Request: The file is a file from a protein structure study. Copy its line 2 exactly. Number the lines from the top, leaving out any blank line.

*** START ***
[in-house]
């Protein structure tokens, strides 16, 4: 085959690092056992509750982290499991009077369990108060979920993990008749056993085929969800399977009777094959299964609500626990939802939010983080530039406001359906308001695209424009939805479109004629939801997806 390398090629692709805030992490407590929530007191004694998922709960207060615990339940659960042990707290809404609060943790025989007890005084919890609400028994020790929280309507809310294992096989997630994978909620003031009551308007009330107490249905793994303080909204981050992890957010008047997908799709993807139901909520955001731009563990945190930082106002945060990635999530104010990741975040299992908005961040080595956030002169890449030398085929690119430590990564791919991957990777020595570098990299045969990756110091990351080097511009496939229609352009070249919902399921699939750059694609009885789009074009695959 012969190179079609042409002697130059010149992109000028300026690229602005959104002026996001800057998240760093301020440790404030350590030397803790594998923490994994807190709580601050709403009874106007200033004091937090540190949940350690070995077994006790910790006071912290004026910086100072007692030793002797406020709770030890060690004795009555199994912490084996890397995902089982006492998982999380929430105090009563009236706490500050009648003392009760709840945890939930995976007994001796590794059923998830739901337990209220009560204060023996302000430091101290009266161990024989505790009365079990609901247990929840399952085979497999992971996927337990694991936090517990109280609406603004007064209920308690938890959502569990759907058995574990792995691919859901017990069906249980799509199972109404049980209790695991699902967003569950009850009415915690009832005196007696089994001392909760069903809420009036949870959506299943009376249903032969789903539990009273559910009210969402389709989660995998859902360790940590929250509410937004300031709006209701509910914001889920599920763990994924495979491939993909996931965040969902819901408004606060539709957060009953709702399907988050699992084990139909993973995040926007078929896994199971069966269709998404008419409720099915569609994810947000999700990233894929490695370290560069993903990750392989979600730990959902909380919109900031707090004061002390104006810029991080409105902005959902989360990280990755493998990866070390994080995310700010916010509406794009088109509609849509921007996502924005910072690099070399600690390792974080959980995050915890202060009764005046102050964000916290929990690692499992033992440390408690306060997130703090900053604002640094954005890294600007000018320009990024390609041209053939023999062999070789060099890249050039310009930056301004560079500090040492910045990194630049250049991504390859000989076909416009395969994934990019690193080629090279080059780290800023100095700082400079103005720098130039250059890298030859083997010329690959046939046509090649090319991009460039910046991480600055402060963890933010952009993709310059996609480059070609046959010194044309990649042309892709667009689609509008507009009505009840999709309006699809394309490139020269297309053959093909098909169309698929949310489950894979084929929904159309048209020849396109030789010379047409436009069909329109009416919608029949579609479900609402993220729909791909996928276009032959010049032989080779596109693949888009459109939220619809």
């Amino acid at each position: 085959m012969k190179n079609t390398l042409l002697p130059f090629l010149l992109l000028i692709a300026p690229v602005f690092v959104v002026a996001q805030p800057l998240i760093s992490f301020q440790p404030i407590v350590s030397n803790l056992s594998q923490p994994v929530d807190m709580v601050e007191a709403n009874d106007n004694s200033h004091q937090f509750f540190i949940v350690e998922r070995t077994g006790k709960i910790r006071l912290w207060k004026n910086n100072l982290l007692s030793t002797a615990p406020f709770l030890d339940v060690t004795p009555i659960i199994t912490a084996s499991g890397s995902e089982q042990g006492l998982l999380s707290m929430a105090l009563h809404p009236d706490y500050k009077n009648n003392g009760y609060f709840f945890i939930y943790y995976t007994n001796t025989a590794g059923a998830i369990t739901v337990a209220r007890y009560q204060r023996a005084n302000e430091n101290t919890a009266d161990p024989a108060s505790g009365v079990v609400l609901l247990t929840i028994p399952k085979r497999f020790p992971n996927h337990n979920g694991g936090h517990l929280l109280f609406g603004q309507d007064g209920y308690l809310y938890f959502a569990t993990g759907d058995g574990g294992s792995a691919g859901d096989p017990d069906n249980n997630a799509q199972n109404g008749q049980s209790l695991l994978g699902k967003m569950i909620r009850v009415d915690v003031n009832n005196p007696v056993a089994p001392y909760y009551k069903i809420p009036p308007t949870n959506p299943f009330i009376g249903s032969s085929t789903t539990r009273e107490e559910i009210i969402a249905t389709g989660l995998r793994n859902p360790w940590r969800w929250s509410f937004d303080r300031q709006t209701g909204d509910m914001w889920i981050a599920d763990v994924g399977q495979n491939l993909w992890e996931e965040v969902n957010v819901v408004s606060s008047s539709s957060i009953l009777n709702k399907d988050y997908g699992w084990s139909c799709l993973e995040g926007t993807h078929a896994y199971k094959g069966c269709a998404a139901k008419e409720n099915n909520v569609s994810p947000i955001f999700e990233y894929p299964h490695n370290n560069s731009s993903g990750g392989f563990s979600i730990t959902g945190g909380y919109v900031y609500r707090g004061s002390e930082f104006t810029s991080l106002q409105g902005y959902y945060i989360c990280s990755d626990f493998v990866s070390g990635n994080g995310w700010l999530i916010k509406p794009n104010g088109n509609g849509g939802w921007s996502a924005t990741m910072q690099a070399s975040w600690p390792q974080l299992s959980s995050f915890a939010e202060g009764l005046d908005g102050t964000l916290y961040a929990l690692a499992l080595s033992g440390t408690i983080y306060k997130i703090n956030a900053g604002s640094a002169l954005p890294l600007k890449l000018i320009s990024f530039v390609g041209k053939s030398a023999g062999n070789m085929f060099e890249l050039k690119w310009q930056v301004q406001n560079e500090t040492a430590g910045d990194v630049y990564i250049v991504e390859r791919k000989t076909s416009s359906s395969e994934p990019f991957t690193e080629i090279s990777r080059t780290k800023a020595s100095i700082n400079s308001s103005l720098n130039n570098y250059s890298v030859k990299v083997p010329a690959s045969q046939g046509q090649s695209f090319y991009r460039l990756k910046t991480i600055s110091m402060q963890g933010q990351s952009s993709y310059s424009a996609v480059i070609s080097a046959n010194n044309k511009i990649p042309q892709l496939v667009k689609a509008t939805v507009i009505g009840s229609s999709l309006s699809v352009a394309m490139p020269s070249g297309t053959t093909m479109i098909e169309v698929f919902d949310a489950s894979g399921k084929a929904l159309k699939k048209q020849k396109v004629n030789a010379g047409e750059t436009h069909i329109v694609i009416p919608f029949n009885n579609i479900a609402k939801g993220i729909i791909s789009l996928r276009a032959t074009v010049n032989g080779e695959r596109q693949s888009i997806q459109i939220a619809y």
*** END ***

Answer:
């Protein structure tokens, strides 16, 4: 085959690092056992509750982290499991009077369990108060979920993990008749056993085929969800399977009777094959299964609500626990939802939010983080530039406001359906308001695209424009939805479109004629939801997806 390398090629692709805030992490407590929530007191004694998922709960207060615990339940659960042990707290809404609060943790025989007890005084919890609400028994020790929280309507809310294992096989997630994978909620003031009551308007009330107490249905793994303080909204981050992890957010008047997908799709993807139901909520955001731009563990945190930082106002945060990635999530104010990741975040299992908005961040080595956030002169890449030398085929690119430590990564791919991957990777020595570098990299045969990756110091990351080097511009496939229609352009070249919902399921699939750059694609009885789009074009695959 012969190179079609042409002697130059010149992109000028300026690229602005959104002026996001800057998240760093301020440790404030350590030397803790594998923490994994807190709580601050709403009874106007200033004091937090540190949940350690070995077994006790910790006071912290004026910086100072007692030793002797406020709770030890060690004795009555199994912490084996890397995902089982006492998982999380929430105090009563009236706490500050009648003392009760709840945890939930995976007994001796590794059923998830739901337990209220009560204060023996302000430091101290009266161990024989505790009365079990609901247990929840399952085979497999992971996927337990694991936090517990109280609406603004007064209920308690938890959502569990759907058995574990792995691919859901017990069906249980799509199972109404049980209790695991699902967003569950009850009415915690009832005196007696089994001392909760069903809420009036949870959506299943009376249903032969789903539990009273559910009210969402389709989660995998859902360790940590929250509410937004300031709006209701509910914001889920599920763990994924495979491939993909996931965040969902819901408004606060539709957060009953709702399907988050699992084990139909993973995040926007078929896994199971069966269709998404008419409720099915569609994810947000999700990233894929490695370290560069993903990750392989979600730990959902909380919109900031707090004061002390104006810029991080409105902005959902989360990280990755493998990866070390994080995310700010916010509406794009088109509609849509921007996502924005910072690099070399600690390792974080959980995050915890202060009764005046102050964000916290929990690692499992033992440390408690306060997130703090900053604002640094954005890294600007000018320009990024390609041209053939023999062999070789060099890249050039310009930056301004560079500090040492910045990194630049250049991504390859000989076909416009395969994934990019690193080629090279080059780290800023100095700082400079103005720098130039250059890298030859083997010329690959046939046509090649090319991009460039910046991480600055402060963890933010952009993709310059996609480059070609046959010194044309990649042309892709667009689609509008507009009505009840999709309006699809394309490139020269297309053959093909098909169309698929949310489950894979084929929904159309048209020849396109030789010379047409436009069909329109009416919608029949579609479900609402993220729909791909996928276009032959010049032989080779596109693949888009459109939220619809």